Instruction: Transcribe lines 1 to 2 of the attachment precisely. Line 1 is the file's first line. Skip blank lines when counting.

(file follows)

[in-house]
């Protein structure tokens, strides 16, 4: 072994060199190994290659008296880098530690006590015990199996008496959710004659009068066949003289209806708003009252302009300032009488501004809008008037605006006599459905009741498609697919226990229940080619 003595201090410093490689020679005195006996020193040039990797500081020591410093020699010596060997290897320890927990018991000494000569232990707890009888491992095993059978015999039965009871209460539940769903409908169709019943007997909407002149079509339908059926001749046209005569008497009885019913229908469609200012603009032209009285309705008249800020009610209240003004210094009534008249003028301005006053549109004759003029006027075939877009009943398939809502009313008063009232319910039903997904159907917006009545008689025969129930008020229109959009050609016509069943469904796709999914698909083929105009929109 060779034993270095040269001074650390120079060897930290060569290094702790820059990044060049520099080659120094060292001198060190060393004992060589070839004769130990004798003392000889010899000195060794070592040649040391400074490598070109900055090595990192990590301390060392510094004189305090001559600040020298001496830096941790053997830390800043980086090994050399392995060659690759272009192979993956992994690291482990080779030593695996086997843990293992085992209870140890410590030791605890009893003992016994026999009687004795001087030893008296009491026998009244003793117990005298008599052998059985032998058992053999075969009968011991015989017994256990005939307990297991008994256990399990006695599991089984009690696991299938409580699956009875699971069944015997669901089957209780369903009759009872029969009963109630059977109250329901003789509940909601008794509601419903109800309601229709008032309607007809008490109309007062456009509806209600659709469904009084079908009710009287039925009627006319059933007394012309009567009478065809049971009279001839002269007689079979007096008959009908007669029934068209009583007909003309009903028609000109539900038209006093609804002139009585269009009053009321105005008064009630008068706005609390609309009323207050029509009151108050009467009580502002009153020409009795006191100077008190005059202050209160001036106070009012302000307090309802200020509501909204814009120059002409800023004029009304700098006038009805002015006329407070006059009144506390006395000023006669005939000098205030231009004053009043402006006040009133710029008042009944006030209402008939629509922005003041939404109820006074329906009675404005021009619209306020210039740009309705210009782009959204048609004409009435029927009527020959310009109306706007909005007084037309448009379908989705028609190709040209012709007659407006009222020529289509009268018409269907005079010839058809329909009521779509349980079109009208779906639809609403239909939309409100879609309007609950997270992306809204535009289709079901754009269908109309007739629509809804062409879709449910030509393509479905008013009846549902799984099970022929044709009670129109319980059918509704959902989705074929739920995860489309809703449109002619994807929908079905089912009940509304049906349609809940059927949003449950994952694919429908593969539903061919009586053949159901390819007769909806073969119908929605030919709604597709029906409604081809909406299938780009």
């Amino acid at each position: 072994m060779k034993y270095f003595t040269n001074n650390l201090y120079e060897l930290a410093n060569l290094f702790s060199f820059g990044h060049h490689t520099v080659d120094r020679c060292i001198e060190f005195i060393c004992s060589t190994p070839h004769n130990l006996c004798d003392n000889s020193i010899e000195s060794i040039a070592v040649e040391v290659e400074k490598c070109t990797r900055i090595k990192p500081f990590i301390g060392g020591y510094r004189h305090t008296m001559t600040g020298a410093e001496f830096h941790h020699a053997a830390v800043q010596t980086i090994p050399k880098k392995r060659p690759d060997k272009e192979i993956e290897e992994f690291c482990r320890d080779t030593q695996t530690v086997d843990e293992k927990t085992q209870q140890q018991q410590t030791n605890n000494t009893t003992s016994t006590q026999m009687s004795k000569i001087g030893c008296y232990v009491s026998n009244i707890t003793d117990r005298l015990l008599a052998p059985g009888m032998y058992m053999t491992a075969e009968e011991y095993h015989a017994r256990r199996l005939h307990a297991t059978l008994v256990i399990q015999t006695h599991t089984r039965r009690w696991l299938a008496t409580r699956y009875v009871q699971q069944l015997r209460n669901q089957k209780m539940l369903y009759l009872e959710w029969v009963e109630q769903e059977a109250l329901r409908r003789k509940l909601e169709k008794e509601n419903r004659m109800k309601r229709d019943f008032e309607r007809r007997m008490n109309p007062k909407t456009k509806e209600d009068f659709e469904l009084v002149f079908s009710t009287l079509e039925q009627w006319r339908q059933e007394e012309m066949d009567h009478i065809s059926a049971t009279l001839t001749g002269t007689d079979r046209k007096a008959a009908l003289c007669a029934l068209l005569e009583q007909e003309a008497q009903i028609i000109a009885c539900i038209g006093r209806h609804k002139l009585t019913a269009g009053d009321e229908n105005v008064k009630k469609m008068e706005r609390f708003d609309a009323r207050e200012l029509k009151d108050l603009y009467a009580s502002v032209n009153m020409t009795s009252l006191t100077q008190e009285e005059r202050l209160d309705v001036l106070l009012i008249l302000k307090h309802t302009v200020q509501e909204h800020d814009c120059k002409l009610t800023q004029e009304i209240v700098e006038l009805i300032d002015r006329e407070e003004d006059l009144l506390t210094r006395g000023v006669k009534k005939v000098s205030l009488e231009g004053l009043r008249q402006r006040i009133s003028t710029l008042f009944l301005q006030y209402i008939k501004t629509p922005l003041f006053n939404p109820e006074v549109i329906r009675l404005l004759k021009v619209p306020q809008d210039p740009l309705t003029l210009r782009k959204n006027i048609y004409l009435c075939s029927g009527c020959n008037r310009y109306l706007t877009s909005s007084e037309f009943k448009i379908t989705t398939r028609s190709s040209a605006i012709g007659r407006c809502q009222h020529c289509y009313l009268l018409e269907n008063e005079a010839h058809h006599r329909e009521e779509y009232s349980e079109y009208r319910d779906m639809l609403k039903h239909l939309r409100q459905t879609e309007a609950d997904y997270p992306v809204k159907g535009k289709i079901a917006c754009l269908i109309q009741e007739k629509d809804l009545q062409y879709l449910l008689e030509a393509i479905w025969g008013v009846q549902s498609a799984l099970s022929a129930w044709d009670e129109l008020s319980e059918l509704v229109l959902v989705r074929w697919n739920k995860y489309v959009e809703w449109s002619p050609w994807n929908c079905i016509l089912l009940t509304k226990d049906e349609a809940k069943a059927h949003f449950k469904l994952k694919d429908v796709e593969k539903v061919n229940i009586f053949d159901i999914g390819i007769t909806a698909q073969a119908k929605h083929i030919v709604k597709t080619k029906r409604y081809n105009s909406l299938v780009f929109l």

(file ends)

[in-house]
């Protein structure tokens, strides 16, 4: 072994060199190994290659008296880098530690006590015990199996008496959710004659009068066949003289209806708003009252302009300032009488501004809008008037605006006599459905009741498609697919226990229940080619 003595201090410093490689020679005195006996020193040039990797500081020591410093020699010596060997290897320890927990018991000494000569232990707890009888491992095993059978015999039965009871209460539940769903409908169709019943007997909407002149079509339908059926001749046209005569008497009885019913229908469609200012603009032209009285309705008249800020009610209240003004210094009534008249003028301005006053549109004759003029006027075939877009009943398939809502009313008063009232319910039903997904159907917006009545008689025969129930008020229109959009050609016509069943469904796709999914698909083929105009929109 060779034993270095040269001074650390120079060897930290060569290094702790820059990044060049520099080659120094060292001198060190060393004992060589070839004769130990004798003392000889010899000195060794070592040649040391400074490598070109900055090595990192990590301390060392510094004189305090001559600040020298001496830096941790053997830390800043980086090994050399392995060659690759272009192979993956992994690291482990080779030593695996086997843990293992085992209870140890410590030791605890009893003992016994026999009687004795001087030893008296009491026998009244003793117990005298008599052998059985032998058992053999075969009968011991015989017994256990005939307990297991008994256990399990006695599991089984009690696991299938409580699956009875699971069944015997669901089957209780369903009759009872029969009963109630059977109250329901003789509940909601008794509601419903109800309601229709008032309607007809008490109309007062456009509806209600659709469904009084079908009710009287039925009627006319059933007394012309009567009478065809049971009279001839002269007689079979007096008959009908007669029934068209009583007909003309009903028609000109539900038209006093609804002139009585269009009053009321105005008064009630008068706005609390609309009323207050029509009151108050009467009580502002009153020409009795006191100077008190005059202050209160001036106070009012302000307090309802200020509501909204814009120059002409800023004029009304700098006038009805002015006329407070006059009144506390006395000023006669005939000098205030231009004053009043402006006040009133710029008042009944006030209402008939629509922005003041939404109820006074329906009675404005021009619209306020210039740009309705210009782009959204048609004409009435029927009527020959310009109306706007909005007084037309448009379908989705028609190709040209012709007659407006009222020529289509009268018409269907005079010839058809329909009521779509349980079109009208779906639809609403239909939309409100879609309007609950997270992306809204535009289709079901754009269908109309007739629509809804062409879709449910030509393509479905008013009846549902799984099970022929044709009670129109319980059918509704959902989705074929739920995860489309809703449109002619994807929908079905089912009940509304049906349609809940059927949003449950994952694919429908593969539903061919009586053949159901390819007769909806073969119908929605030919709604597709029906409604081809909406299938780009």